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TCM Acupuncture In Smoking Cessation

| TCM Body Acupuncture | By: admin

Traditional Chinese Medicine (TCM) maintains that the body’s Qi (vital energy) flows around the body through 12 regular channels, which link the different organs, and each other. The channels form a network, or matrix of channels all over the body. There are also eight extraordinary meridians, which interconnect and again connect back to the twelve regular channels. They can be seen as a reservoir for energy from the twelve regular channels.

Acupuncture treatment

Acupuncture treatment

In ill health, including addictions, the body’s Qi is unbalanced, the flow may be ‘irregular’, ‘unsmooth’  and therefore the person experiences various symptoms of body and/or mind.

A very simple description of acupuncture points can be seen as places where the Qi can be influenced; therefore this is why they are needled. The needling helps to influence and correct the disordered Qi along the channel, and regulate the disordered Qi of the organs.

In any long term addiction, the body’s Qi is said to be profoundly  affected. Since TCM understands that imbalance in one channel or organs will over time have an effect on other organs and channels, points on other channels are usually also chosen to reflect the patient’s symptoms and general emotional patterns.

TCM acupuncture clinic sessions may involve body and ear acupuncture needling simultaneously, as neither is contraindicated. Within TCM, the ear would be as theoretically valid as only other place to needle, although it has to be said that lower legs and arms and the back are perhaps most commonly used along with points at or near the affected body part. Interestingly, in modern times, many ear acupuncturist colleagues specialize only in working on the ear, feeling its effects are adequately powerful for their purposes.

Acupuncture generally  involves a health consultation before points are chosen according to the TCM diagnosis. The acupuncturist leaves the room to allow the patient to roll up trouser legs or remove a shirt. Towels are usually left on the couch to avoid them feeling cold or embarrassed by feeling ‘over-exposed’. The practitioner then makes sure the patient is comfortable and inserts the needles. In the West, generally speaking practitioners use sterile disposable fine needles, manufactured specifically for acupuncture. (In Europe these must carry a CE mark on the packaging to show quality control.) The needles are inserted carefully, and then they stay in place for usually around 20 to 30 minutes. Most practitioners leave the patient to relax alone, checking on them periodically. At the end of the treatment, the practitioner removes the needles for disposal into a sharps bin.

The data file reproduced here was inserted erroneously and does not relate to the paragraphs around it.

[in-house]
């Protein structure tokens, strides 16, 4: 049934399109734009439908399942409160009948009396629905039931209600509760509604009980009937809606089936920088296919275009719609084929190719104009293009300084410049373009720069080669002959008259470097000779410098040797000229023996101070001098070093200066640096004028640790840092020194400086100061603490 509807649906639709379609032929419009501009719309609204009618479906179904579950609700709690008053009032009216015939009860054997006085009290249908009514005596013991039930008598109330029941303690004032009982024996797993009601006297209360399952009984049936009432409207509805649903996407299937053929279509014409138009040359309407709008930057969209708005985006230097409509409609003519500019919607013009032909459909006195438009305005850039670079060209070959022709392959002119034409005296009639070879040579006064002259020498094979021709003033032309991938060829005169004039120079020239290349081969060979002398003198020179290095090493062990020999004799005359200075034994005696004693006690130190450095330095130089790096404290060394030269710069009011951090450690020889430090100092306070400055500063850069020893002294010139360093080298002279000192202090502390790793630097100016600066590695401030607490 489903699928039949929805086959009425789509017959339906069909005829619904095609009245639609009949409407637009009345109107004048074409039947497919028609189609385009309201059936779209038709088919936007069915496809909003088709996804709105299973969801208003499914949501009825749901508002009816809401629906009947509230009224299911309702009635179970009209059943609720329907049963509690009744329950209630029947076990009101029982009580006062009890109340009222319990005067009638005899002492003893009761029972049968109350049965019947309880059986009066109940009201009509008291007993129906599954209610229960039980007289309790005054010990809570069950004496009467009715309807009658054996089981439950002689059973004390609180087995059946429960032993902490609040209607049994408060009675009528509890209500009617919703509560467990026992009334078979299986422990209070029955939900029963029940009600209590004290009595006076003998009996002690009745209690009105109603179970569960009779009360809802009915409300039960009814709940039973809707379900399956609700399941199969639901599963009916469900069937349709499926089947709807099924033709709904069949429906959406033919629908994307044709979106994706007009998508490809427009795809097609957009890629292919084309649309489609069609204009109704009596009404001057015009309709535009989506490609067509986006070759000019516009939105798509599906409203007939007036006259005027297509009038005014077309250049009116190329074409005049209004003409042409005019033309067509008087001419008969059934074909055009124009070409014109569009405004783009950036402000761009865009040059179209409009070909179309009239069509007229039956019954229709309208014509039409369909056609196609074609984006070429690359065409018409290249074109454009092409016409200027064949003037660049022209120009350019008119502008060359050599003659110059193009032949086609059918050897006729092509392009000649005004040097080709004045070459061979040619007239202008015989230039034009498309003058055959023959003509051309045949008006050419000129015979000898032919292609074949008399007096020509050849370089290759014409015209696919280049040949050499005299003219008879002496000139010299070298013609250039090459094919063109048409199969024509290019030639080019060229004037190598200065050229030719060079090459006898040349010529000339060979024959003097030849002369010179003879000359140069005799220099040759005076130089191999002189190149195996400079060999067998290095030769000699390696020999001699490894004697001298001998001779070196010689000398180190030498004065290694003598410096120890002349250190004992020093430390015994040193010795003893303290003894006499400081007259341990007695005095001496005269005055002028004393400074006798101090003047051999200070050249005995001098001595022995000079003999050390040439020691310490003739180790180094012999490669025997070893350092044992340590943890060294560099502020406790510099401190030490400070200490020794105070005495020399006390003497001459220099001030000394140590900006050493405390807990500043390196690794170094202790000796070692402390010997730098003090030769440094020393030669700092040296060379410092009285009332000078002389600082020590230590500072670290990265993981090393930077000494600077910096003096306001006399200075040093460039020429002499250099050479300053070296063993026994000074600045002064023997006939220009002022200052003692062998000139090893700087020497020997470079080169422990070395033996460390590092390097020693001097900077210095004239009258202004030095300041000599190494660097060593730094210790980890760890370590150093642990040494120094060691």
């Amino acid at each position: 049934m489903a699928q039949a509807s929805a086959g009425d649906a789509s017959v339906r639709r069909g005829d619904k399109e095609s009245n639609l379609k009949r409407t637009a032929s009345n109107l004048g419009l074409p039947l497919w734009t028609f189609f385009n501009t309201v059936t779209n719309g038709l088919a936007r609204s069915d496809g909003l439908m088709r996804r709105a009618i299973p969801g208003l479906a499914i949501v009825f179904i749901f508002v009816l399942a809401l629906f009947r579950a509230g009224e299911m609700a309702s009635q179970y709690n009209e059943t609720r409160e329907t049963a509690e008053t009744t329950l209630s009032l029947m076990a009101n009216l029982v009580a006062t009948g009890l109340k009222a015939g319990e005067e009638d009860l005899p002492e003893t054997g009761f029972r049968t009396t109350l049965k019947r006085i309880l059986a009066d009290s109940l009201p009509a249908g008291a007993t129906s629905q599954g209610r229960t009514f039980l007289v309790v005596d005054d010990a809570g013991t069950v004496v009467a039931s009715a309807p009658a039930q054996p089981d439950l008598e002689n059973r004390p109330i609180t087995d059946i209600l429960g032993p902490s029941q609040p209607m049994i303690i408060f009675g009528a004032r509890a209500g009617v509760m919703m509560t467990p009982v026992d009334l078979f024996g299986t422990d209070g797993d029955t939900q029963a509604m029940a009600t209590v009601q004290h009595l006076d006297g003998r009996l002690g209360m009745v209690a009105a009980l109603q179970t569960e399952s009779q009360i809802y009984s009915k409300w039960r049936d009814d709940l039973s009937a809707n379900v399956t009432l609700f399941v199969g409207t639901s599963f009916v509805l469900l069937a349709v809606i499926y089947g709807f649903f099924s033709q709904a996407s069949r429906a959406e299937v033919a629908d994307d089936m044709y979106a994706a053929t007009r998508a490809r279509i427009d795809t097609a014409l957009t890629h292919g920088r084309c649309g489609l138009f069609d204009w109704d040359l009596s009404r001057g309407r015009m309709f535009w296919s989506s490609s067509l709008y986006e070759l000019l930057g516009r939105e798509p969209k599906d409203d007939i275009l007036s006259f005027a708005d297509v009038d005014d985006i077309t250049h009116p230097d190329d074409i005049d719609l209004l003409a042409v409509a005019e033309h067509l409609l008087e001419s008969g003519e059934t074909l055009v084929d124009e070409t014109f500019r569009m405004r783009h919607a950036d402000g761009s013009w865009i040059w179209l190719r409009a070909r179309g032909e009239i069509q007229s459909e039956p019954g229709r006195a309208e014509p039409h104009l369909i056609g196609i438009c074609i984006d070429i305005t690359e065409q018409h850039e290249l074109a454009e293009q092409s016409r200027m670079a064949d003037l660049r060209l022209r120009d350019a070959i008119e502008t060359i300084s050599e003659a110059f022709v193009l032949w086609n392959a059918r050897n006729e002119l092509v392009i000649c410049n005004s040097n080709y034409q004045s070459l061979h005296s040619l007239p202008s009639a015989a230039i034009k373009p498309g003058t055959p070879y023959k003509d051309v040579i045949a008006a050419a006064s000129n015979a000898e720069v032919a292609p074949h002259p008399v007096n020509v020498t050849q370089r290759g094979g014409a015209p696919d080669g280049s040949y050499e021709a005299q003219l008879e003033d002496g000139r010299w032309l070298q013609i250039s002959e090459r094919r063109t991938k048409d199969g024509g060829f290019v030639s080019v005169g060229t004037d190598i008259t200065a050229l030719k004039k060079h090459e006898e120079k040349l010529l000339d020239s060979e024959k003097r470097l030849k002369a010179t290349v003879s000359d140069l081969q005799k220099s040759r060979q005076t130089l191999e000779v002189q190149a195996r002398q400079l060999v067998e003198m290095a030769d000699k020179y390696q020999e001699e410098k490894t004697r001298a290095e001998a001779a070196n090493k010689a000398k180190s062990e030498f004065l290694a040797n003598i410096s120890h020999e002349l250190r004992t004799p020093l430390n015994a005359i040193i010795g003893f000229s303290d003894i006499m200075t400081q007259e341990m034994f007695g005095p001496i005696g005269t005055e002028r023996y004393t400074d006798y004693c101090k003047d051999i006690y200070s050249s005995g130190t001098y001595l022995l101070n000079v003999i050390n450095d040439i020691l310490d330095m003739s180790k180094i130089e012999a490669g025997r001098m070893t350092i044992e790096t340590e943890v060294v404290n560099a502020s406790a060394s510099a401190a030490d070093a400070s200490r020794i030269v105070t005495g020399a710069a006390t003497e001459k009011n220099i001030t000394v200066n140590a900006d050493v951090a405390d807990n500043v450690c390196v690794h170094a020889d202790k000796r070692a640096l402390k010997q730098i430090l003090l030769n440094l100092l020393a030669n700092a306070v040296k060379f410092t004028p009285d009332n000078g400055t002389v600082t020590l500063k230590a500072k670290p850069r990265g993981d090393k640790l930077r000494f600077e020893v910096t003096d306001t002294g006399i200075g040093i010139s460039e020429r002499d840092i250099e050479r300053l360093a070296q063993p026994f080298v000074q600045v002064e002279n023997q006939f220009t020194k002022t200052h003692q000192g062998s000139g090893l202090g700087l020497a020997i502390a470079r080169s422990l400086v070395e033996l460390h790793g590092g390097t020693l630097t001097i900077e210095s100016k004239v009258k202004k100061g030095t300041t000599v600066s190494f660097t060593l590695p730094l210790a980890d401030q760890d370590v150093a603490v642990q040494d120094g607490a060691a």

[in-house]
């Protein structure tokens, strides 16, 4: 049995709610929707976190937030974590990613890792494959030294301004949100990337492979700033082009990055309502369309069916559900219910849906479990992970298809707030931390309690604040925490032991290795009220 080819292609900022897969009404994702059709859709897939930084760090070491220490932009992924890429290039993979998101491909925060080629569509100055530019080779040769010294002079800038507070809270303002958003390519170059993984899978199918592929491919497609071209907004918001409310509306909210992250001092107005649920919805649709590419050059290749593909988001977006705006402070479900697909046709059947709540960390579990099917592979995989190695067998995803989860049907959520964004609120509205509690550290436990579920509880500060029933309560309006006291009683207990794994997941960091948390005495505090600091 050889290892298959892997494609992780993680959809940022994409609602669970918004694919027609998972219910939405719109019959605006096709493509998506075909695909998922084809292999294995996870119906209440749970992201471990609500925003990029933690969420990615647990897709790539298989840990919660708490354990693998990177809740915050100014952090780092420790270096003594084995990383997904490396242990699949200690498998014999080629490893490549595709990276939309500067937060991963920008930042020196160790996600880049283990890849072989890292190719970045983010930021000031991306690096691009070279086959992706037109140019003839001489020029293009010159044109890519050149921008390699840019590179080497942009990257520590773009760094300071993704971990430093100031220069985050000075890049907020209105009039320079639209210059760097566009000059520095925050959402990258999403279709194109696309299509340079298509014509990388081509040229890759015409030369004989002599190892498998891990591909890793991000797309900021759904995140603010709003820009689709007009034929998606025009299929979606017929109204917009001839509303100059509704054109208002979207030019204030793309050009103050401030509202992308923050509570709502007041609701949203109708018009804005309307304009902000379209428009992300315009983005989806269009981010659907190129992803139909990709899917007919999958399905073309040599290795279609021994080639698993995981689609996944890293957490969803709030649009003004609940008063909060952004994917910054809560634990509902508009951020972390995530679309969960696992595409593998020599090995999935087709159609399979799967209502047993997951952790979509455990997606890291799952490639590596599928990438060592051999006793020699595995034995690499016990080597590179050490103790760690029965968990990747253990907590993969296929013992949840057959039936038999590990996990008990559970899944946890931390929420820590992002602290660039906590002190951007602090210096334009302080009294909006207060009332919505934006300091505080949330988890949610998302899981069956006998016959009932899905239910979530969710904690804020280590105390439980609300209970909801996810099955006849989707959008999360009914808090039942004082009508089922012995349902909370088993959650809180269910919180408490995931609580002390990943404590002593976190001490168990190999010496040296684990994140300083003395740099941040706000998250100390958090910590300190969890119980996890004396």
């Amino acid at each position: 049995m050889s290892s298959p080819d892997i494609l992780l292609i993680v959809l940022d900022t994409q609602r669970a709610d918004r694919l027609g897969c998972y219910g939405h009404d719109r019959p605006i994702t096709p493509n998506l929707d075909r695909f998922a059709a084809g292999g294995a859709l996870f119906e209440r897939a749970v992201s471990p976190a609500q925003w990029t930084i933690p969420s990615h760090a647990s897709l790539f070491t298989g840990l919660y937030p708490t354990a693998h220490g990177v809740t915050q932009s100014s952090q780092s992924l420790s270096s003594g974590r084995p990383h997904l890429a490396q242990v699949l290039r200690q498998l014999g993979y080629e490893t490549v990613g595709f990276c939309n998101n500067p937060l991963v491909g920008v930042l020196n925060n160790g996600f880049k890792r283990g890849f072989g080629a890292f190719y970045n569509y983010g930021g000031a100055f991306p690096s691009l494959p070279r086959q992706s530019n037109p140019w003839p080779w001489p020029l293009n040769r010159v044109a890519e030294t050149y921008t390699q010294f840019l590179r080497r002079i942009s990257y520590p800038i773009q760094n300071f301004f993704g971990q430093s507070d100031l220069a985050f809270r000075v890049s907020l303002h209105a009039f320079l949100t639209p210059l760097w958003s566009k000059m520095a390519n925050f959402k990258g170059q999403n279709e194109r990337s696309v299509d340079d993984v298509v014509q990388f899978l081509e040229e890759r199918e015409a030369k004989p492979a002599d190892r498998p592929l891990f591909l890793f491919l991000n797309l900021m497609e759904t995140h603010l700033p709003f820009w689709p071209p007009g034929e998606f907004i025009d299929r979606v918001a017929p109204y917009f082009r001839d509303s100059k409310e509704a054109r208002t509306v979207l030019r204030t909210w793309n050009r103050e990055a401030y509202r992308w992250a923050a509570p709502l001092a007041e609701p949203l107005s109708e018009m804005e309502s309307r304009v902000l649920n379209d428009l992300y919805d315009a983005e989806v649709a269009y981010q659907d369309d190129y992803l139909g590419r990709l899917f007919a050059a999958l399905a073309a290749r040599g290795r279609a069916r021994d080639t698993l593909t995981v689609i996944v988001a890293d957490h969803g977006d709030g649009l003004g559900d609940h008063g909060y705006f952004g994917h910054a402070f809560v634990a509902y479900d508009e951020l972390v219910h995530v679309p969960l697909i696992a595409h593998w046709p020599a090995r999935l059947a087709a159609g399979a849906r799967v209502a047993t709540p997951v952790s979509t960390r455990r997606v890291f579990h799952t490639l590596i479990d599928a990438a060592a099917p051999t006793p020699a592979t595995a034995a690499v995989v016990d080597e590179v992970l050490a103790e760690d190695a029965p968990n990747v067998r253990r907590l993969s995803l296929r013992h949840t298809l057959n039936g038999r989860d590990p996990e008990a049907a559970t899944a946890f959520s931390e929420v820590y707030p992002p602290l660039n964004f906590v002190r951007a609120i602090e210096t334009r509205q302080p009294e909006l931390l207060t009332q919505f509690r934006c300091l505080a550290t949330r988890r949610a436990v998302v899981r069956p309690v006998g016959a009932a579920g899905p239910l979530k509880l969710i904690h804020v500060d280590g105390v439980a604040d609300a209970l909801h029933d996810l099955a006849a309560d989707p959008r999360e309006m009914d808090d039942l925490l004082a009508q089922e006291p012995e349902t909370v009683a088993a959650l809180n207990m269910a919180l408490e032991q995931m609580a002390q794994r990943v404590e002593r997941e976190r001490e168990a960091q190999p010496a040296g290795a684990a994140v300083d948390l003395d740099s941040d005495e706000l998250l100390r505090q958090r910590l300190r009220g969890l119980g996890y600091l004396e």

A usual course of acupuncture is 6 to 10 sessions, although this will vary from patient to patient and practitioner to practitioner.

DISCLAIMER: NO information here is intended to be taken as medical advice – or used as a substitute for professional medical advice. Any person with any health concerns is advised instead to consult their doctor. In the case of persons seeking therapy using Traditional Chinese Medicine, this information cannot be taken as medical advice and persons are advised instead to consult a suitably qualified professional practitioner. Also please note acupuncturists’ working styles do vary between practitioners, so this general overview can’t be used any kind of ‘benchmark’ for judging their standards! Many thanks for your understanding.

Posted by: Daniel Clarke & CK Rivera